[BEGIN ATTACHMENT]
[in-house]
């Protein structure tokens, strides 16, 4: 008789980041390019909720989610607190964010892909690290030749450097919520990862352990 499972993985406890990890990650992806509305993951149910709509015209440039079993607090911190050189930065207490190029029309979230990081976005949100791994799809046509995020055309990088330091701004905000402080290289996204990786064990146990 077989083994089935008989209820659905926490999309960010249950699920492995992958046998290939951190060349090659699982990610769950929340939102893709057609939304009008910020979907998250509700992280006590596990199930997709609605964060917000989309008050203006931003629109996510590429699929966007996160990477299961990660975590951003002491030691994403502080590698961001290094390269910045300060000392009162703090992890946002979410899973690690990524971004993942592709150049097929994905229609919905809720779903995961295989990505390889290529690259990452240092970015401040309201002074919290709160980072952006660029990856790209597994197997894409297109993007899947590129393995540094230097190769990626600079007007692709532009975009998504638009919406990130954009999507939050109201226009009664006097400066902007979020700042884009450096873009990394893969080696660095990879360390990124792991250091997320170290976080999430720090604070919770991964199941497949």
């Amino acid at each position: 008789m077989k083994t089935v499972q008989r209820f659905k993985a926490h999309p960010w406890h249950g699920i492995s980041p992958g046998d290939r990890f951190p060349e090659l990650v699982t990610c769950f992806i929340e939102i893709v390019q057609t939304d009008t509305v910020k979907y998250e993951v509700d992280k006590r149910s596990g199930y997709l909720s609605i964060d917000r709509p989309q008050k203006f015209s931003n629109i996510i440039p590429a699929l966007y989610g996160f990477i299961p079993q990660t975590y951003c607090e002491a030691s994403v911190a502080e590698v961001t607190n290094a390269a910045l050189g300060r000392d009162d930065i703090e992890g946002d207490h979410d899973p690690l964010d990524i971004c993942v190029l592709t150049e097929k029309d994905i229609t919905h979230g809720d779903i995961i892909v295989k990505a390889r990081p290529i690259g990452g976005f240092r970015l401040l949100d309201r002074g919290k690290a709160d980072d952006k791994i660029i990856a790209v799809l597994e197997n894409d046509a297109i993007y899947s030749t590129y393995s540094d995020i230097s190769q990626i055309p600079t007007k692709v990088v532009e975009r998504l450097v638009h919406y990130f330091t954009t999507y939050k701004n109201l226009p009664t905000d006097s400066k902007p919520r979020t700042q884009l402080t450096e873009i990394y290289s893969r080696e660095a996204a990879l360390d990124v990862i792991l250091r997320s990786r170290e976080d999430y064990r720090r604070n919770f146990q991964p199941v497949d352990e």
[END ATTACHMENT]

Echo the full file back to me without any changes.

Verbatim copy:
[in-house]
């Protein structure tokens, strides 16, 4: 008789980041390019909720989610607190964010892909690290030749450097919520990862352990 499972993985406890990890990650992806509305993951149910709509015209440039079993607090911190050189930065207490190029029309979230990081976005949100791994799809046509995020055309990088330091701004905000402080290289996204990786064990146990 077989083994089935008989209820659905926490999309960010249950699920492995992958046998290939951190060349090659699982990610769950929340939102893709057609939304009008910020979907998250509700992280006590596990199930997709609605964060917000989309008050203006931003629109996510590429699929966007996160990477299961990660975590951003002491030691994403502080590698961001290094390269910045300060000392009162703090992890946002979410899973690690990524971004993942592709150049097929994905229609919905809720779903995961295989990505390889290529690259990452240092970015401040309201002074919290709160980072952006660029990856790209597994197997894409297109993007899947590129393995540094230097190769990626600079007007692709532009975009998504638009919406990130954009999507939050109201226009009664006097400066902007979020700042884009450096873009990394893969080696660095990879360390990124792991250091997320170290976080999430720090604070919770991964199941497949």
């Amino acid at each position: 008789m077989k083994t089935v499972q008989r209820f659905k993985a926490h999309p960010w406890h249950g699920i492995s980041p992958g046998d290939r990890f951190p060349e090659l990650v699982t990610c769950f992806i929340e939102i893709v390019q057609t939304d009008t509305v910020k979907y998250e993951v509700d992280k006590r149910s596990g199930y997709l909720s609605i964060d917000r709509p989309q008050k203006f015209s931003n629109i996510i440039p590429a699929l966007y989610g996160f990477i299961p079993q990660t975590y951003c607090e002491a030691s994403v911190a502080e590698v961001t607190n290094a390269a910045l050189g300060r000392d009162d930065i703090e992890g946002d207490h979410d899973p690690l964010d990524i971004c993942v190029l592709t150049e097929k029309d994905i229609t919905h979230g809720d779903i995961i892909v295989k990505a390889r990081p290529i690259g990452g976005f240092r970015l401040l949100d309201r002074g919290k690290a709160d980072d952006k791994i660029i990856a790209v799809l597994e197997n894409d046509a297109i993007y899947s030749t590129y393995s540094d995020i230097s190769q990626i055309p600079t007007k692709v990088v532009e975009r998504l450097v638009h919406y990130f330091t954009t999507y939050k701004n109201l226009p009664t905000d006097s400066k902007p919520r979020t700042q884009l402080t450096e873009i990394y290289s893969r080696e660095a996204a990879l360390d990124v990862i792991l250091r997320s990786r170290e976080d999430y064990r720090r604070n919770f146990q991964p199941v497949d352990e």